International News Round Up
A bill supporting the creation of a Minnesota Outdoor Recreation Office was approved and referred to the state House Ways and Means Committee. The office would be tasked with increasing equitable outdoors access for Minnesota’s increasingly diverse population by coordinating outdoor recreation policy and management, assisting in promoting and marketing outdoor recreation events, and recruiting and growing outdoor recreation businesses. Testimony from C&NN’s Laura Mylan on the importance and necessity of increasing access to outdoor recreation for the well-being of children, struck a strong chord with legislators.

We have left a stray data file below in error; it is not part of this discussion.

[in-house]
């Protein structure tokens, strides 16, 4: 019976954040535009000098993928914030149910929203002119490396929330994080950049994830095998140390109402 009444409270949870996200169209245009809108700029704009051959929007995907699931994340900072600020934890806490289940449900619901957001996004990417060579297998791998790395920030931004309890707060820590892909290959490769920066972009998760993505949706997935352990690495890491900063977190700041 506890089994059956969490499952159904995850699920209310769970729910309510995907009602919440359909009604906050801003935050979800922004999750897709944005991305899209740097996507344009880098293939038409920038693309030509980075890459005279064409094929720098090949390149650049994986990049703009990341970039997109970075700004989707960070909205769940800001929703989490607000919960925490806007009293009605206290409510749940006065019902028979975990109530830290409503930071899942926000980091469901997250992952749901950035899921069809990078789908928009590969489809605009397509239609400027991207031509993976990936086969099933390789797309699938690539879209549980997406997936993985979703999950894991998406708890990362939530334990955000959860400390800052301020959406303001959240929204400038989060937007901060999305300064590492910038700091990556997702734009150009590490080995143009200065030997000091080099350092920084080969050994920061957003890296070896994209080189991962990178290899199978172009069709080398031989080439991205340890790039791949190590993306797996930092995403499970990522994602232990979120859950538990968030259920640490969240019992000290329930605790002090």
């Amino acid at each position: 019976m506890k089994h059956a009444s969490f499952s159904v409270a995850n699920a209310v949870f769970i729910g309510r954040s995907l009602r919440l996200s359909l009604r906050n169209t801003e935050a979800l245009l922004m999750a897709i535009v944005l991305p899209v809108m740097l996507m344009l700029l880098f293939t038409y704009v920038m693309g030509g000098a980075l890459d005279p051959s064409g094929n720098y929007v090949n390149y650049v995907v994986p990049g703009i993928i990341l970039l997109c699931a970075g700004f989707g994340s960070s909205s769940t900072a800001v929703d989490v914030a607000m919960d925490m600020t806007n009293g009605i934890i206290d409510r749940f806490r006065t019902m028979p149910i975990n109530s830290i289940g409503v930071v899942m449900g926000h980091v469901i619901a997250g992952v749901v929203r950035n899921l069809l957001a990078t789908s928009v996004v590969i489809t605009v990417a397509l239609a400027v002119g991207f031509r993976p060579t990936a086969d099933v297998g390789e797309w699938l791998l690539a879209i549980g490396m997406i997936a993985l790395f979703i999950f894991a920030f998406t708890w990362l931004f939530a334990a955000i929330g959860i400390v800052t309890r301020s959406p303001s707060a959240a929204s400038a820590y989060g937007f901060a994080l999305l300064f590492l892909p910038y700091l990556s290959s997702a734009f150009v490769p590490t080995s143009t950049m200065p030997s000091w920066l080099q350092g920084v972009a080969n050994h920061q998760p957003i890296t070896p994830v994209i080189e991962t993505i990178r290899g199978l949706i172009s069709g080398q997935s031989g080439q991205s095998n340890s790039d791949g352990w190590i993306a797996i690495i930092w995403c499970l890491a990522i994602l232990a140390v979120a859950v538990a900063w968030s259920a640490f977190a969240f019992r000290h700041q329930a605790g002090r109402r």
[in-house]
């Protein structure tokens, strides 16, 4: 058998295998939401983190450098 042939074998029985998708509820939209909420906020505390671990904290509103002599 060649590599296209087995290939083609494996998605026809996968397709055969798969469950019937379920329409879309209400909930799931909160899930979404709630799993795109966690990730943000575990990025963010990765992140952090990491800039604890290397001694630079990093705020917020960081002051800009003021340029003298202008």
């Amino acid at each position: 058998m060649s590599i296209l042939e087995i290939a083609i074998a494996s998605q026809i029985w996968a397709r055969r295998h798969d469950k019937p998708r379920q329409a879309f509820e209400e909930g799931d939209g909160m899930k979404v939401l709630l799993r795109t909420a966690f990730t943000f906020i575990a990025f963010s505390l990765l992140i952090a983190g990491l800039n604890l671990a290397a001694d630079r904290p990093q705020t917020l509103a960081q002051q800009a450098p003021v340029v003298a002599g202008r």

A report published in the American Psychological Association’s Journal of Abnormal Psychology found that, over the past decade, rates of depression, psychological distress and suicidal thoughts and actions have risen dramatically among people 26 and younger, with some of the highest increases among women and people at higher income levels. The study looked at survey data from a broad swath of young Americans, more than 600,000 adolescents and adults. Of note were that the changes were unlikely to be tied to poor financial prospects or substance abuse. Instead, the report said the increases may be linked to increased time spent on social media and electronic communication.